The hill swallowed the cave, the cave swallowed the ant

The title is actually a line from a Kannada folk song, Kodagana Koli Nungitta. It was performed in IIT by Raghu Dixit during Mood Indigo, and I totally fell in love with the song once he explained to us the meaning of it. But that's the big surprise for this post.

This post is a humble dedication to Professor Date, whom I mentioned in an earlier post. He taught us a lot of things, including compassion, humility and also the pleasantly surprising fact that honesty and intelligence are not, and should not be, mutually exclusive. He completed his PhD from the Imperial College of Science and Technology, London ( where he also played Cricket for London Univ and the Indian Gymkhana. He had the opportunity to play against many first-class cricketers including a one-day match between the 1973 touring West Indies team captained by Clive Lloyd and the Gymkhana at Osterly - a suburb of London. He opened the bowling for Indian Gymkahana and got two wickets - Steve Comacho and Roy Fredricks ) and returned to India to join IIT Bombay as an asst-professor in 1973. He witnessed, with his own eyes, the terrible effects of the drought of 1972 in Maharashtra. From what we know of him, he roamed the entire state with a bunch of his students, saw the plight of the people and could not take it beyond a point. He returned to IIT and decided to dedicate his major time in the application of technology to solve the problems of rural India.



This was the beginning of first, the Appropriate Technology Unit ( ATU ) in 1973 and later, in 1985, the Centre for Technology Alternatives for Rural  Areas, or CTARA, in IIT Bombay. But Date sir's true legacy is not CTARA, or even the invaluable insight we gained from him. It is his philosophy. His philosophy of true empowerment of people, combined with local self-sufficiency, has been heavily influenced by Gandhi and Schumacher, and has, in turn, influenced about 3 decades of CTARA students: Project Assistants as well as degree students. Analyzed deeply, it is the ONLY workable philosophy for sustainable rural development, and it seems to provide solutions to most rural problems that I apply it to.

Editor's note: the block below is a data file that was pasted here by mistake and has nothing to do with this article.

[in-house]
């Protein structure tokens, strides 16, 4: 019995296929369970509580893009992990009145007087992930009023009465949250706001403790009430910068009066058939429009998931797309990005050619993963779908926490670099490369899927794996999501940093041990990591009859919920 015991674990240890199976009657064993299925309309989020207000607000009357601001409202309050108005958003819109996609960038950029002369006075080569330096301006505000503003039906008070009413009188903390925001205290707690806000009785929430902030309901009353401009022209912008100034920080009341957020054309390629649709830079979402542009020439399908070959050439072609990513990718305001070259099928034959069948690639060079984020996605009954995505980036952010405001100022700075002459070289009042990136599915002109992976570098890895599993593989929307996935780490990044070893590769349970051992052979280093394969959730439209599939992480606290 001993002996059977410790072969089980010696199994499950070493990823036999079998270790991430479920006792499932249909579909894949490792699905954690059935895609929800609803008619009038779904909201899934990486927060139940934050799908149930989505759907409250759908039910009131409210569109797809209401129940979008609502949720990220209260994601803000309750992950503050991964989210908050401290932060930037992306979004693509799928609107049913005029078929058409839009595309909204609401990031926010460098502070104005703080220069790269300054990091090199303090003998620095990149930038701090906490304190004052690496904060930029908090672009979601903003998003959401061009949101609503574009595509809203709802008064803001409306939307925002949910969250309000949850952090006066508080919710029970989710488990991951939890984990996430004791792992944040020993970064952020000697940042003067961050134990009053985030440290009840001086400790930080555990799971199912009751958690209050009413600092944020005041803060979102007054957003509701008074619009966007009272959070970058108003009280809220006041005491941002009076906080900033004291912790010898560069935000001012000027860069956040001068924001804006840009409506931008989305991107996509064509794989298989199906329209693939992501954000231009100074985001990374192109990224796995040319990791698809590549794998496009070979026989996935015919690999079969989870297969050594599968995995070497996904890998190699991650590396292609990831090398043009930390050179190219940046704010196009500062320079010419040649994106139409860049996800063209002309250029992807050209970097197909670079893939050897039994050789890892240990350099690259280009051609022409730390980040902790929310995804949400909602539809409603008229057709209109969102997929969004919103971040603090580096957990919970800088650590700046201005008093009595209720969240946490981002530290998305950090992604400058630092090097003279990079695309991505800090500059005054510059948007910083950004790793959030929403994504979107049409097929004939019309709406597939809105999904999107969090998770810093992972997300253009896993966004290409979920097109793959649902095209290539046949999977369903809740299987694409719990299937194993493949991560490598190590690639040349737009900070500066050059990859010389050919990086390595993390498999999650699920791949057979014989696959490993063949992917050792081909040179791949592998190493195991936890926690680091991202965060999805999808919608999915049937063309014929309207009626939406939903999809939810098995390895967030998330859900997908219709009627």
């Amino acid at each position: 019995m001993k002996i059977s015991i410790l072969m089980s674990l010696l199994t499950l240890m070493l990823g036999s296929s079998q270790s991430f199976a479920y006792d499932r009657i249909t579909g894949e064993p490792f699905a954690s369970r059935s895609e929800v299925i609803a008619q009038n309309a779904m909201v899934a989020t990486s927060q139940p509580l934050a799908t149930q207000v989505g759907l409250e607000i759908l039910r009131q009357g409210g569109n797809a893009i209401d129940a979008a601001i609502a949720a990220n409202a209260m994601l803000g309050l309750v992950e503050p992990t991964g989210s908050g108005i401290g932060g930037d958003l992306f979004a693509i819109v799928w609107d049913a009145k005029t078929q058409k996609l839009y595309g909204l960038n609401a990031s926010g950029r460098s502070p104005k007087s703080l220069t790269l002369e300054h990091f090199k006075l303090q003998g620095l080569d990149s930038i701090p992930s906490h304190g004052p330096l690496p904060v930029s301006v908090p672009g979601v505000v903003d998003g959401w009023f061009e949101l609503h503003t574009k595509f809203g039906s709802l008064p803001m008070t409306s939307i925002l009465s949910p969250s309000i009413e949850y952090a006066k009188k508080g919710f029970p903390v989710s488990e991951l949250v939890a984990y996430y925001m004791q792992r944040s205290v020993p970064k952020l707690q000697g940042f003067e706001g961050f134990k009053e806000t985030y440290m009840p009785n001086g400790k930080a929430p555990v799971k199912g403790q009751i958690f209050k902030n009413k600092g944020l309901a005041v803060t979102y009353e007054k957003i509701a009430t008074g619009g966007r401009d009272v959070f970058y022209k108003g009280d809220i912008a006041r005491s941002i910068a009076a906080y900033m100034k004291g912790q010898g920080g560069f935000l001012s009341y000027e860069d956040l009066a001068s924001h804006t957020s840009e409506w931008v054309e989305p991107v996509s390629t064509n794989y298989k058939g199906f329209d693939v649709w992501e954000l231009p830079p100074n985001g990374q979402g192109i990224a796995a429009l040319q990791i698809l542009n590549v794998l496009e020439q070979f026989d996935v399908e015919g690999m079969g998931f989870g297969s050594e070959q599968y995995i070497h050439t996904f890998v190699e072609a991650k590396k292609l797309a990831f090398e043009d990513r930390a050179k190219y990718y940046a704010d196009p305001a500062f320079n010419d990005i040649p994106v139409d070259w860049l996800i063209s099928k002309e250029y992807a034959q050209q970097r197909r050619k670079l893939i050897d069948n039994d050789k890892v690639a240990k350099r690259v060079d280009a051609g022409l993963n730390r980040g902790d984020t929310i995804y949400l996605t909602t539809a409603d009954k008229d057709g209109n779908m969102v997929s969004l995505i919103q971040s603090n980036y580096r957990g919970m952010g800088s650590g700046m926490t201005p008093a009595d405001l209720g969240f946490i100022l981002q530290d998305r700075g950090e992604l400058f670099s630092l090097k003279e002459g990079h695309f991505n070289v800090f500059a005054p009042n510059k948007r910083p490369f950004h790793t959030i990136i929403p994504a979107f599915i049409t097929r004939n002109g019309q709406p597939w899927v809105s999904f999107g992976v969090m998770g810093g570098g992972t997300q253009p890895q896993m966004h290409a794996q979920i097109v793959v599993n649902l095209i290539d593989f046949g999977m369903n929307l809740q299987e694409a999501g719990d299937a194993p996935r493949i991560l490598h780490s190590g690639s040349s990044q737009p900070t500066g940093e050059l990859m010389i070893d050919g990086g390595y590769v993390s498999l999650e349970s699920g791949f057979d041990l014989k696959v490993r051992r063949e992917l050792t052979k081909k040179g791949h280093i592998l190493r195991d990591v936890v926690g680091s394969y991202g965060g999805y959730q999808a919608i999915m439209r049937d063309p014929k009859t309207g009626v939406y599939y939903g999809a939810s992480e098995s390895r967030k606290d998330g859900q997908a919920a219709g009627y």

The philosophy essentially is very simple: don't force your rule on people, don't force a large scale bureaucratic system on villages. Let villages handle their own problems, and help them in the process of doing so. They know the problems, and they more often than not have the solutions. Your task is limited to helping them connect the two and doing it in a sustainable way so that after you go away, the villages can do it on their own. And the smaller the scale of the problem/solution, the more effective it will be. Which means, always identify a large problem and divide it into smaller portions, and try to solve these portions separately, while not losing sight of the bigger puzzle. A simple application of this philosophy would be setting up bio-gas plants in a village with good cattle population but no toilets/sanitation system and heavy reliance on firewood. The health hazards due to open dung and defecation can be easily overcome by channeling all that excreta into a biogas plant, and supply the villagers with the resultant gas, which can be used for cooking, resulting in lesser exploitation of forest resources for the same.

Professor Date is nearing retirement now, and has won, as mentioned earlier, the prestigious Lifetime Achievement Award that IIT B gives to its best faculty members. I owe a profound debt of gratitude to him for completely changing the way I look at this world. It is he and the other professors of my department who are my motivation today.

And this is where the title of the post comes in. The line in the original song goes this way: 

"Gudda gaviyannu nungi, Gavi iruveya nungi, Govinda guruvina pada nannanu nungitta thangi"

Meaning, the hill swallowed the cave, and the cave swallowed the ant in it. So just as the hill swallowed the ant, my guru's feet swallowed me.

Pretty much sums up what I feel about Date Sir.

If anyone's interested in the song itself, here it is:



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